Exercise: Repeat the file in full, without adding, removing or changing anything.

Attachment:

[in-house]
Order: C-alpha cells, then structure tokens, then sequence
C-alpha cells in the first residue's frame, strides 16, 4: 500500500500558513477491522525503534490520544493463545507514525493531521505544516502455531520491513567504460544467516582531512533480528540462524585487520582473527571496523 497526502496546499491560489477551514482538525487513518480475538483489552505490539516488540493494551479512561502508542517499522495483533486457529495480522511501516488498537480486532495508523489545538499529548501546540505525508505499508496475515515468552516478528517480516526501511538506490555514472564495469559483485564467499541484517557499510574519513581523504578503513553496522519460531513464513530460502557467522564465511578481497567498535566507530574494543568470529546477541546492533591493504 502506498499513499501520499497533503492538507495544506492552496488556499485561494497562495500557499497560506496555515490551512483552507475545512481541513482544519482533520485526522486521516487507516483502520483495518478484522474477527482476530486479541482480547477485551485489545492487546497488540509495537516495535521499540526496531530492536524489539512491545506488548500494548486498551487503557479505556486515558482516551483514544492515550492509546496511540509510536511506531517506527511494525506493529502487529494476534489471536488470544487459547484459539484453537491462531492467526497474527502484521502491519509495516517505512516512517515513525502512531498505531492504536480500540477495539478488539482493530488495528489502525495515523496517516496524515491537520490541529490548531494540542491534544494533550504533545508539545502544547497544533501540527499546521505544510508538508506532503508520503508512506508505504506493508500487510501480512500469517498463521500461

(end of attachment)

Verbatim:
[in-house]
Order: C-alpha cells, then structure tokens, then sequence
C-alpha cells in the first residue's frame, strides 16, 4: 500500500500558513477491522525503534490520544493463545507514525493531521505544516502455531520491513567504460544467516582531512533480528540462524585487520582473527571496523 497526502496546499491560489477551514482538525487513518480475538483489552505490539516488540493494551479512561502508542517499522495483533486457529495480522511501516488498537480486532495508523489545538499529548501546540505525508505499508496475515515468552516478528517480516526501511538506490555514472564495469559483485564467499541484517557499510574519513581523504578503513553496522519460531513464513530460502557467522564465511578481497567498535566507530574494543568470529546477541546492533591493504 502506498499513499501520499497533503492538507495544506492552496488556499485561494497562495500557499497560506496555515490551512483552507475545512481541513482544519482533520485526522486521516487507516483502520483495518478484522474477527482476530486479541482480547477485551485489545492487546497488540509495537516495535521499540526496531530492536524489539512491545506488548500494548486498551487503557479505556486515558482516551483514544492515550492509546496511540509510536511506531517506527511494525506493529502487529494476534489471536488470544487459547484459539484453537491462531492467526497474527502484521502491519509495516517505512516512517515513525502512531498505531492504536480500540477495539478488539482493530488495528489502525495515523496517516496524515491537520490541529490548531494540542491534544494533550504533545508539545502544547497544533501540527499546521505544510508538508506532503508520503508512506508505504506493508500487510501480512500469517498463521500461